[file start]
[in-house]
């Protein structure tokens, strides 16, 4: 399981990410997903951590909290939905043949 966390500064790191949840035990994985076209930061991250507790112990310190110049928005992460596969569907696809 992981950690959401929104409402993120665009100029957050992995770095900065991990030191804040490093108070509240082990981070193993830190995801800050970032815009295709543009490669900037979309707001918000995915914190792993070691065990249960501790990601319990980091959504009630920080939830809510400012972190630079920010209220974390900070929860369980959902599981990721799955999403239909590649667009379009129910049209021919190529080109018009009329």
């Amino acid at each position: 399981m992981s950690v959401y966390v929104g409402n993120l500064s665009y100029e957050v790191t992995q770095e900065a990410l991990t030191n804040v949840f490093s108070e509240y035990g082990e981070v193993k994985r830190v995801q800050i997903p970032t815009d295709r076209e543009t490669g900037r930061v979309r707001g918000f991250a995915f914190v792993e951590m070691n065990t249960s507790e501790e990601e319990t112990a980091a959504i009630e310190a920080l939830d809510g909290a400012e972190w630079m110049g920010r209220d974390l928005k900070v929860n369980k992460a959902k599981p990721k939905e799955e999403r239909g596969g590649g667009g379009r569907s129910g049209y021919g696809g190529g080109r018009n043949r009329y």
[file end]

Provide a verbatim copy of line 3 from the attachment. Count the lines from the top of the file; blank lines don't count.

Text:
């Amino acid at each position: 399981m992981s950690v959401y966390v929104g409402n993120l500064s665009y100029e957050v790191t992995q770095e900065a990410l991990t030191n804040v949840f490093s108070e509240y035990g082990e981070v193993k994985r830190v995801q800050i997903p970032t815009d295709r076209e543009t490669g900037r930061v979309r707001g918000f991250a995915f914190v792993e951590m070691n065990t249960s507790e501790e990601e319990t112990a980091a959504i009630e310190a920080l939830d809510g909290a400012e972190w630079m110049g920010r209220d974390l928005k900070v929860n369980k992460a959902k599981p990721k939905e799955e999403r239909g596969g590649g667009g379009r569907s129910g049209y021919g696809g190529g080109r018009n043949r009329y």